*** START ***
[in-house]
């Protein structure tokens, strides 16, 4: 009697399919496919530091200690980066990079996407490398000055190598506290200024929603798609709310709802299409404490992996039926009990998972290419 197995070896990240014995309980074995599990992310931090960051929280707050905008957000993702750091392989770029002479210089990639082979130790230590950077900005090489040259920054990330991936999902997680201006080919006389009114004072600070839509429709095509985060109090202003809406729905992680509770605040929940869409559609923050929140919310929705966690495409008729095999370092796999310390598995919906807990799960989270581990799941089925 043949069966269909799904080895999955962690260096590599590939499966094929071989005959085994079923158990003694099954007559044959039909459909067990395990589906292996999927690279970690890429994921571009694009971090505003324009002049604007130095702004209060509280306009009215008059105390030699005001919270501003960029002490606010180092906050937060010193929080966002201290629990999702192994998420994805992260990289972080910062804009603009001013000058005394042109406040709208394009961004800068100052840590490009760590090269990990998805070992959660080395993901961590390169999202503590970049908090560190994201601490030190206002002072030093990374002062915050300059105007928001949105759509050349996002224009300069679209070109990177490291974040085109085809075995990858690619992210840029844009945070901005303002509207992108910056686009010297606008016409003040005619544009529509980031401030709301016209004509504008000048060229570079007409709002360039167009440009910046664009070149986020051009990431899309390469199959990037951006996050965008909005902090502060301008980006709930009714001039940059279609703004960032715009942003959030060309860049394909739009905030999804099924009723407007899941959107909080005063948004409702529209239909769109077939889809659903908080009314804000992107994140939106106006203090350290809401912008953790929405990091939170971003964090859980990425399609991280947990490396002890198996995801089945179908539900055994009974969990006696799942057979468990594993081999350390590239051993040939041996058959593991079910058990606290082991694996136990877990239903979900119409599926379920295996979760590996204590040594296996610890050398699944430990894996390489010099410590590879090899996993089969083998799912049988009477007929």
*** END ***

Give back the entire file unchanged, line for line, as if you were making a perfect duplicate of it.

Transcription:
[in-house]
């Protein structure tokens, strides 16, 4: 009697399919496919530091200690980066990079996407490398000055190598506290200024929603798609709310709802299409404490992996039926009990998972290419 197995070896990240014995309980074995599990992310931090960051929280707050905008957000993702750091392989770029002479210089990639082979130790230590950077900005090489040259920054990330991936999902997680201006080919006389009114004072600070839509429709095509985060109090202003809406729905992680509770605040929940869409559609923050929140919310929705966690495409008729095999370092796999310390598995919906807990799960989270581990799941089925 043949069966269909799904080895999955962690260096590599590939499966094929071989005959085994079923158990003694099954007559044959039909459909067990395990589906292996999927690279970690890429994921571009694009971090505003324009002049604007130095702004209060509280306009009215008059105390030699005001919270501003960029002490606010180092906050937060010193929080966002201290629990999702192994998420994805992260990289972080910062804009603009001013000058005394042109406040709208394009961004800068100052840590490009760590090269990990998805070992959660080395993901961590390169999202503590970049908090560190994201601490030190206002002072030093990374002062915050300059105007928001949105759509050349996002224009300069679209070109990177490291974040085109085809075995990858690619992210840029844009945070901005303002509207992108910056686009010297606008016409003040005619544009529509980031401030709301016209004509504008000048060229570079007409709002360039167009440009910046664009070149986020051009990431899309390469199959990037951006996050965008909005902090502060301008980006709930009714001039940059279609703004960032715009942003959030060309860049394909739009905030999804099924009723407007899941959107909080005063948004409702529209239909769109077939889809659903908080009314804000992107994140939106106006203090350290809401912008953790929405990091939170971003964090859980990425399609991280947990490396002890198996995801089945179908539900055994009974969990006696799942057979468990594993081999350390590239051993040939041996058959593991079910058990606290082991694996136990877990239903979900119409599926379920295996979760590996204590040594296996610890050398699944430990894996390489010099410590590879090899996993089969083998799912049988009477007929």